“Yes. I realize I look … like the Hamburger Helper.”
The idea of a “deal with the devil” tale is to show how—if at all—the victim caught with his/her soul on the line can escape. The fun is in the torture of this latest riff on Faust by his malicious benefactor and the payoff the inevitable bittersweet end. But what if it didn’t have to go that way? What if the victim that always proves to be a good person who made a regretful mistake out of hubris is exactly the type to make this pact? We’re not all moral, empathetic creatures. We aren’t all charitable with hearts of gold that give more than we take. On the contrary, we’re mostly selfishly opportunistic savages searching for an avenue towards power. We often get what we deserve.
You could say this is why Brandon Block‘s Psychic Murder (adapted from the short story “Ghosts” by Maxwell Gontarek) flips the process. Rather than supply a pitiable hero at the end of his rope willing to do anything to lift himself up, we receive Billy (Will Bernish) instead. He’s a fledgling comedian that has just struck gold by feeding his audience what they crave most: negativity towards “the other.” Born with a birth defect that has left him with three-fingered hands (the costuming of which is very poor, but visual realism is hardly what Block seeks), Billy realizes he is the best butt of his own jokes. So he mocks his affliction and soaks up the laughter of those who revel in the misfortunate of others. He succeeds.
This isn’t therefore a tale of woe as much as possibility. Mickey Goldsmith (Timothy J. Cox) isn’t as much a devil as he is an asshole. He doesn’t try and sweet talk Billy or make promises of lofty aspirations and piles of cash. No, Mickey actually tells him the opposite. He explains how easy it is for him to ruin anyone who crosses him whether warranted or not. He presents his body of work as the exact thing anyone with a brain would flee from without a second glance. This monster for all intents and purposes calls his girlfriend (Tatiana Ford) a whore, doesn’t hide his abusive nature towards her or the world, and remembers those times he destroyed innocent people’s lives with reverie—cold, immovable reverie.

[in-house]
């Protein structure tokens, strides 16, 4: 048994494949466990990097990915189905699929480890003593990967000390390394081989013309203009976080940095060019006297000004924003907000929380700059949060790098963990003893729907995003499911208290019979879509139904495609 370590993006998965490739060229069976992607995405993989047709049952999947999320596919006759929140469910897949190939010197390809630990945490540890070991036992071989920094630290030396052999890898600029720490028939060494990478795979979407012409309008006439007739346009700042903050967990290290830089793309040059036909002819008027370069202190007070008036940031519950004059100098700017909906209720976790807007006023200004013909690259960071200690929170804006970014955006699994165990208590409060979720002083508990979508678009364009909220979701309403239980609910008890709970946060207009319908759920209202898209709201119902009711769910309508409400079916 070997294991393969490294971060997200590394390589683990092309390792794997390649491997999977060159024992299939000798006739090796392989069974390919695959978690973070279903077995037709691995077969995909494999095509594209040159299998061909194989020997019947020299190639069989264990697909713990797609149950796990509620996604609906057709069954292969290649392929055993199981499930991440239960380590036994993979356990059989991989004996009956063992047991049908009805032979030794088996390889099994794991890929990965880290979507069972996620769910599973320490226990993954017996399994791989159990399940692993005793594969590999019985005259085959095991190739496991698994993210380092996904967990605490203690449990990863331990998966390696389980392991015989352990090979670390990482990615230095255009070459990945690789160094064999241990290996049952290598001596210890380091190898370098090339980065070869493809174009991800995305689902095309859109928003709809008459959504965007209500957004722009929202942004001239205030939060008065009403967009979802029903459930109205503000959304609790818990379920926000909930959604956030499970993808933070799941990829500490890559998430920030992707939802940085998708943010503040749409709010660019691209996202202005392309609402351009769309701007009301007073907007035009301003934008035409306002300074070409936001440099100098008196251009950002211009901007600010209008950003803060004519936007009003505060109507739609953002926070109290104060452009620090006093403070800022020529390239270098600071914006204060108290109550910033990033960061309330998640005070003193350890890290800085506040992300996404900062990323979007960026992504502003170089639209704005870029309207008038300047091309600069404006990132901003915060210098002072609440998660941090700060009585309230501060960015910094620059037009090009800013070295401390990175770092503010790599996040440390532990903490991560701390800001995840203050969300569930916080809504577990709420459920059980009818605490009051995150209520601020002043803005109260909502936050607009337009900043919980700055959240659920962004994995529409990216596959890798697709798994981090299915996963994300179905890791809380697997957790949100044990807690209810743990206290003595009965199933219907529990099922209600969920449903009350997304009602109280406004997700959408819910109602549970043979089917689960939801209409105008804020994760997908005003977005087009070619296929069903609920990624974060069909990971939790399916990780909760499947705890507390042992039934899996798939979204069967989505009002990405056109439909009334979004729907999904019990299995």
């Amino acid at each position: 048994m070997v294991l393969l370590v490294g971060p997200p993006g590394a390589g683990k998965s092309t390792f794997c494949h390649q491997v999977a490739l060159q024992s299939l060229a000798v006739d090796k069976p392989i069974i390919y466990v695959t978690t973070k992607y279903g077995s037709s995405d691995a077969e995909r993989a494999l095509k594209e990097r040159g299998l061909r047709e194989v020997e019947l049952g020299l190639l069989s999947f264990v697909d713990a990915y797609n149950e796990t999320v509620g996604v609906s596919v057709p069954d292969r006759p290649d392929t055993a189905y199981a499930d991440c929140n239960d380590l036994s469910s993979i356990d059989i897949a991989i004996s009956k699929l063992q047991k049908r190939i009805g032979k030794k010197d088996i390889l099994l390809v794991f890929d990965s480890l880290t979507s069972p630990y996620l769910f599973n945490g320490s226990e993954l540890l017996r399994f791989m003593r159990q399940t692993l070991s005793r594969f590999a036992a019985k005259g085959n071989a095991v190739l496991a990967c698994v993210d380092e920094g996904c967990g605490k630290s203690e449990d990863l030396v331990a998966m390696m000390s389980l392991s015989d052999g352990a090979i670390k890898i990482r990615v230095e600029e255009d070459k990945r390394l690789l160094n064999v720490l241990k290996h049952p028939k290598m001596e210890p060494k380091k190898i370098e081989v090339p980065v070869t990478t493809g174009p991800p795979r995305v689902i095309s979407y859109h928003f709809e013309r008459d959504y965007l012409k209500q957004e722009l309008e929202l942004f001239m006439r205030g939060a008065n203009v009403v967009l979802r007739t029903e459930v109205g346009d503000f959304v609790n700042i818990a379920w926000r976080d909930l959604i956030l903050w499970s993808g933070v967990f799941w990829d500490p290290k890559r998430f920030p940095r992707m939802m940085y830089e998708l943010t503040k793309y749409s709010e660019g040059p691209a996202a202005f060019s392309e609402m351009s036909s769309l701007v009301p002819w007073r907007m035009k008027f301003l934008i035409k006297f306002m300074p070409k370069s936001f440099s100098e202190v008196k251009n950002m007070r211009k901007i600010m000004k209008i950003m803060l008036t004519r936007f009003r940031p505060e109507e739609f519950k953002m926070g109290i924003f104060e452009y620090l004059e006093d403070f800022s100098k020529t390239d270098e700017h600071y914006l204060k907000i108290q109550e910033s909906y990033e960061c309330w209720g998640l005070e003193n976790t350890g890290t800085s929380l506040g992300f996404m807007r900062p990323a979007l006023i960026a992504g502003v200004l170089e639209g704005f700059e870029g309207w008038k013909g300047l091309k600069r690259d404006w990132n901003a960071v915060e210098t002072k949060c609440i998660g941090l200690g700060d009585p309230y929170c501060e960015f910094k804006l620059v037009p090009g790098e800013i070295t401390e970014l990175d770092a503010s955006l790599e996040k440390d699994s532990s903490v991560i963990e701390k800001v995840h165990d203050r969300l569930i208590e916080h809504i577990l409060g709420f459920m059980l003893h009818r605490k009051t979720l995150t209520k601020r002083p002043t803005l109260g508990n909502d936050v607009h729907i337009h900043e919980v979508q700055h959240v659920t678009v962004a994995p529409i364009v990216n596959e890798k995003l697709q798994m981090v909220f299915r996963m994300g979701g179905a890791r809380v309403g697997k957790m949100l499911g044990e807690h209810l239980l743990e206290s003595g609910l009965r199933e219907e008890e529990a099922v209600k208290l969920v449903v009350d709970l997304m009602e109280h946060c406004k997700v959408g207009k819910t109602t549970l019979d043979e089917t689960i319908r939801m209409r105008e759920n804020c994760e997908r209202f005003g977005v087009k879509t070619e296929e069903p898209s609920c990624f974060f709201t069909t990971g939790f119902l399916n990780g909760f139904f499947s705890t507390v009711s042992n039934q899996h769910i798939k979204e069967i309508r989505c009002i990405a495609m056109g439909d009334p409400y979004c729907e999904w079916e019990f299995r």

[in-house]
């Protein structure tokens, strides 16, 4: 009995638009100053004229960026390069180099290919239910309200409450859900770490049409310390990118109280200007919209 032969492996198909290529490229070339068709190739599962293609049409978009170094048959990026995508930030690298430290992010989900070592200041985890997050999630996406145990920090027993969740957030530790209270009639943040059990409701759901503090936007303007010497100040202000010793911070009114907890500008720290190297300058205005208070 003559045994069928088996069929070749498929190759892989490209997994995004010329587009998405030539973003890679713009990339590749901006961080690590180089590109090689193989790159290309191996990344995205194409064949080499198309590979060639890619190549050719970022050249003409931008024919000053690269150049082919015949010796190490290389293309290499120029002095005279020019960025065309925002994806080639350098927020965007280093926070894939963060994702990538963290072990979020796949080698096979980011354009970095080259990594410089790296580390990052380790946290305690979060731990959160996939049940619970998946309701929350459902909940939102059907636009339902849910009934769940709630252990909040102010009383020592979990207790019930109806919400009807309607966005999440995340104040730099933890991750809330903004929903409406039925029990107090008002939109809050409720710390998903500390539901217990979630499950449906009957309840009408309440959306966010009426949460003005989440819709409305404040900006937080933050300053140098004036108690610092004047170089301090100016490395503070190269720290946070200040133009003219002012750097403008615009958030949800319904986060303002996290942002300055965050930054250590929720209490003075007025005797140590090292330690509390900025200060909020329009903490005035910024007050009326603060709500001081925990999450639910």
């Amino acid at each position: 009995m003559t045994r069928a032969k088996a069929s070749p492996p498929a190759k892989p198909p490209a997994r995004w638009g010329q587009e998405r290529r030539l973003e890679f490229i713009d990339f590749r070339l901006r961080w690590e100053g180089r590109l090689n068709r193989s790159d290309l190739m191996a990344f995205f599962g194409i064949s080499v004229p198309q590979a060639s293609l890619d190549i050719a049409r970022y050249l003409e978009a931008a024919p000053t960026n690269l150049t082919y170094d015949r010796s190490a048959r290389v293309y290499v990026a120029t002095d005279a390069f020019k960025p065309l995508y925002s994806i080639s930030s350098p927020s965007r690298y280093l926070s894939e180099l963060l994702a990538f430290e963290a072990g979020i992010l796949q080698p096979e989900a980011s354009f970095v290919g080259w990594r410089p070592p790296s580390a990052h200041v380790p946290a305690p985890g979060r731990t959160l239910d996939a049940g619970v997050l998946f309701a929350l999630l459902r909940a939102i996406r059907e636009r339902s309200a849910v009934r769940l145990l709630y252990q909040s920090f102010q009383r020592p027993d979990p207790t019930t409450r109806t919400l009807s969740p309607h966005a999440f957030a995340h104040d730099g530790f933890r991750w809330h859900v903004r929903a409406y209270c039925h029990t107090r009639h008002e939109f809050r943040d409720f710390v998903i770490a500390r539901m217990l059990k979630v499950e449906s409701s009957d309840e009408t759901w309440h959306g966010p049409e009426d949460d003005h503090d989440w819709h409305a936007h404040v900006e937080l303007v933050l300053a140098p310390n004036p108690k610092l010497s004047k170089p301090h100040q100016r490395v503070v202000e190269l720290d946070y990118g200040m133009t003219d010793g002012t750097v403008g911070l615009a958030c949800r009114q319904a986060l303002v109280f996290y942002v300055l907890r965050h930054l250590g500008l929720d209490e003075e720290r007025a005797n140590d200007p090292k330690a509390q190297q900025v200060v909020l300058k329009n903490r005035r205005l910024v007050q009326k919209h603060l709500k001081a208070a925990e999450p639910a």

The film presents the notion that meanness and vindictiveness work. To get ahead you must be ruthless in presenting how the power you wield earns others’ fear. This devil isn’t pitching assistance; he’s laying out the truth. This is what it takes and this is how serious he is. In a perfect world we’d run as soon as his mechanical stare picked us from the crowd with a steely glint. We’d seek an escape upon seeing his eyes water when recalling those imprinted memories that confirm his malice. Or we’d at least like to think we would. Beneath the film’s poor production value is the truth that we’d all listen to the pitch just in case. And afterwards we may learn that we’re not actually victims. We’re devils-in-waiting.